Bob Wilber, a clarinetist and saxophonist who fell in love with swing and early jazz just as those styles were going out of fashion and then became an important carrier of their legacy, died on Sunday in Chipping Campden, England. He was 91.
The death was confirmed by his wife, the British vocalist Pug Horton, his only immediate survivor. He had lived in New York City for most of his life before settling in England.
Mr. Wilber began his professional career while still a teenager as the leader of the Wildcats, one of the first bands devoted to reviving the jazz of the 1920s and ’30s. His love for the old guard soon endeared him to the pioneering New Orleans musician Sidney Bechet, who became his mentor and biggest influence.
“I modeled myself after Bechet,” Mr. Wilber told John S. Wilson of The New York Times in 1980. “He was very complimented by this because he felt time was passing him by. All the talk then was of Dizzy Gillespie and Charlie Parker. He felt his music would die unless it was passed on to younger players.”
Over a long apprenticeship, Mr. Wilber developed his own take on Bechet’s style, with its ribbony vibrato and stoutly articulated melodies, first on clarinet and then on soprano saxophone. For much of Mr. Wilber’s career his affiliation with Bechet would be both a calling card and a cross to bear; he would never fully escape his identity as Bechet’s top protégé.
The Wildcats — which sometimes employed a racially integrated lineup, a rarity for the era — recorded a number of well-received sides for the Commodore and Riverside labels, a few of them featuring Bechet as a guest star.
Mr. Wilber soon grew tired of the comparisons to Bechet, and of the murmurs he heard that he would never define his own approach. He studied briefly in the early 1950s with two leading modernists, the pianist Lennie Tristano and the saxophonist Lee Konitz, before being drafted into the Army in 1952. He spent two years playing in a military ensemble in New York while studying with Leon Russianoff, working to expand his identity on the clarinet.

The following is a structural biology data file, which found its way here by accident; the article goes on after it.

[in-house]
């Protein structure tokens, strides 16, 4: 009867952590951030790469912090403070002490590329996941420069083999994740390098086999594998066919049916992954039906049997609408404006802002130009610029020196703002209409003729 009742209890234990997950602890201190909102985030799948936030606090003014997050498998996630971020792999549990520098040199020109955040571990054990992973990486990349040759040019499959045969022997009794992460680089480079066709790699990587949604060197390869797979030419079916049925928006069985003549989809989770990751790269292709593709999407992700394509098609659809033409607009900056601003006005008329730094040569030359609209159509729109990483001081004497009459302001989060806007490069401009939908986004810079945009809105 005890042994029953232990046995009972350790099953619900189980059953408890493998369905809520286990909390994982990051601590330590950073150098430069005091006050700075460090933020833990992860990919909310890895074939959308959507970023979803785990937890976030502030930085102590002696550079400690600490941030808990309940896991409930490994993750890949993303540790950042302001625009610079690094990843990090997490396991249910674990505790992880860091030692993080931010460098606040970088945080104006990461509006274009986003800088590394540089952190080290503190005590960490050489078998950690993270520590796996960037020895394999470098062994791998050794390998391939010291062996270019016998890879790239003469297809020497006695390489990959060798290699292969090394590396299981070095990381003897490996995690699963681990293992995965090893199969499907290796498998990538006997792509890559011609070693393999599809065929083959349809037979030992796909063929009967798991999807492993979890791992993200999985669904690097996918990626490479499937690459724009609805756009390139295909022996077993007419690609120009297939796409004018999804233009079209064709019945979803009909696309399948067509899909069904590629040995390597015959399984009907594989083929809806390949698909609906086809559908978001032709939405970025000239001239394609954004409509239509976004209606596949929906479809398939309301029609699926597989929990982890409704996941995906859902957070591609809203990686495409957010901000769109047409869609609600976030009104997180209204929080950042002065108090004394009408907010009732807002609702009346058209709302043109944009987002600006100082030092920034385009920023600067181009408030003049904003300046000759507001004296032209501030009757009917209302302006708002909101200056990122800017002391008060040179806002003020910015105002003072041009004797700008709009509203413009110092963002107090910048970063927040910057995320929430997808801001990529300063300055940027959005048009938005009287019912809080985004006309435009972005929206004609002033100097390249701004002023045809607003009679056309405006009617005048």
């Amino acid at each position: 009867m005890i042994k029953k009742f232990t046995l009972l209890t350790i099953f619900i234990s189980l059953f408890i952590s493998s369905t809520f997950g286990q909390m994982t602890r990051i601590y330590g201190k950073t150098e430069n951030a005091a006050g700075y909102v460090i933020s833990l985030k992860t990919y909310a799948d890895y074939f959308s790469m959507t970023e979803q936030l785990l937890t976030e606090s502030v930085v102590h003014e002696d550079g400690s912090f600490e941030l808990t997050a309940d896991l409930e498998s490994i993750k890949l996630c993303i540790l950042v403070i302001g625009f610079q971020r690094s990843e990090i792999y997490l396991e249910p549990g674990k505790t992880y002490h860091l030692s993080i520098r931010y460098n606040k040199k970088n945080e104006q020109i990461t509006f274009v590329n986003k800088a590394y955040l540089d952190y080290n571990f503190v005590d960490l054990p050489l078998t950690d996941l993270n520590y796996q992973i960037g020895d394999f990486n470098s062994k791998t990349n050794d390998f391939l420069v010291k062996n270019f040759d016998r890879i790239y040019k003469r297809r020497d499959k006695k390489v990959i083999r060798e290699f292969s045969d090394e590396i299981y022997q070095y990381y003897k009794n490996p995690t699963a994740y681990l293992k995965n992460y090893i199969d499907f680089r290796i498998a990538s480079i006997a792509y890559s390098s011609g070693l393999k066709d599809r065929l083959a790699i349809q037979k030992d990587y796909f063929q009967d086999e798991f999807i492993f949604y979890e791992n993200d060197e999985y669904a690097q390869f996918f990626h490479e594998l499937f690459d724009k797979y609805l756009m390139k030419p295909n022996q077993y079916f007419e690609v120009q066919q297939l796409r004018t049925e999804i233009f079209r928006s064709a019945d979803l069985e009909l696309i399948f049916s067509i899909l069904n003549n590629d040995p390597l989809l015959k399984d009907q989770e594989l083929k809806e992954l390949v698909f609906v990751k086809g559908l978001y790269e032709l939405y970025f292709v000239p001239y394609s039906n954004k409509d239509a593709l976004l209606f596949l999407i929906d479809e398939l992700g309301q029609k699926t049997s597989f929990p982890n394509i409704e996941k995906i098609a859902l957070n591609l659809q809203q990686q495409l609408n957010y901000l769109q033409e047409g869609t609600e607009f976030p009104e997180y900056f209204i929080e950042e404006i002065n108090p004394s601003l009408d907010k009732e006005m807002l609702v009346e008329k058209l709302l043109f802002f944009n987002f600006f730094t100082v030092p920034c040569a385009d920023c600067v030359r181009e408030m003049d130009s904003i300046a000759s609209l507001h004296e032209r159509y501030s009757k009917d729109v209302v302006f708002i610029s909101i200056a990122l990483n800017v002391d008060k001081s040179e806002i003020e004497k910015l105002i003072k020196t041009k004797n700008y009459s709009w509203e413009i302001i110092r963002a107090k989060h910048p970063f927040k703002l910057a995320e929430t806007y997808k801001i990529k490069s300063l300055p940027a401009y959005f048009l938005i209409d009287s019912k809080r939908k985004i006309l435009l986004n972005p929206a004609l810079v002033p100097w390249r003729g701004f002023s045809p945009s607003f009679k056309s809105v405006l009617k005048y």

After his discharge, Mr. Wilber and some Wildcats alumni formed a band called the Six, which aimed to interpolate recent developments in bebop and West Coast jazz into a traditional framework. The band released one album in 1955. Writing in DownBeat, Nat Hentoff commended it for playing “without regard to restrictions of schools or styles.” But the Six failed to catch on with listeners in either camp, and soon disbanded.
Mr. Wilber said that he had twice been invited to join Louis Armstrong’s touring band but declined because it would have required him to be on the road for a year at a time.
After making an album of Bechet’s music in 1960, he recorded only occasionally in the coming decade, most notably the album “Close as Pages in a Book,” a collaboration with the vocalist Maxine Sullivan.
In his searching, often self-lacerating autobiography, “Music Was Not Enough” (1987, with Derek Webster), Mr. Wilber described feeling underappreciated and at sea in the middle years of his career. His “mild and almost self-apologetic demeanor in a world that demanded dynamism and charisma,” he wrote, “were real and painful problems.”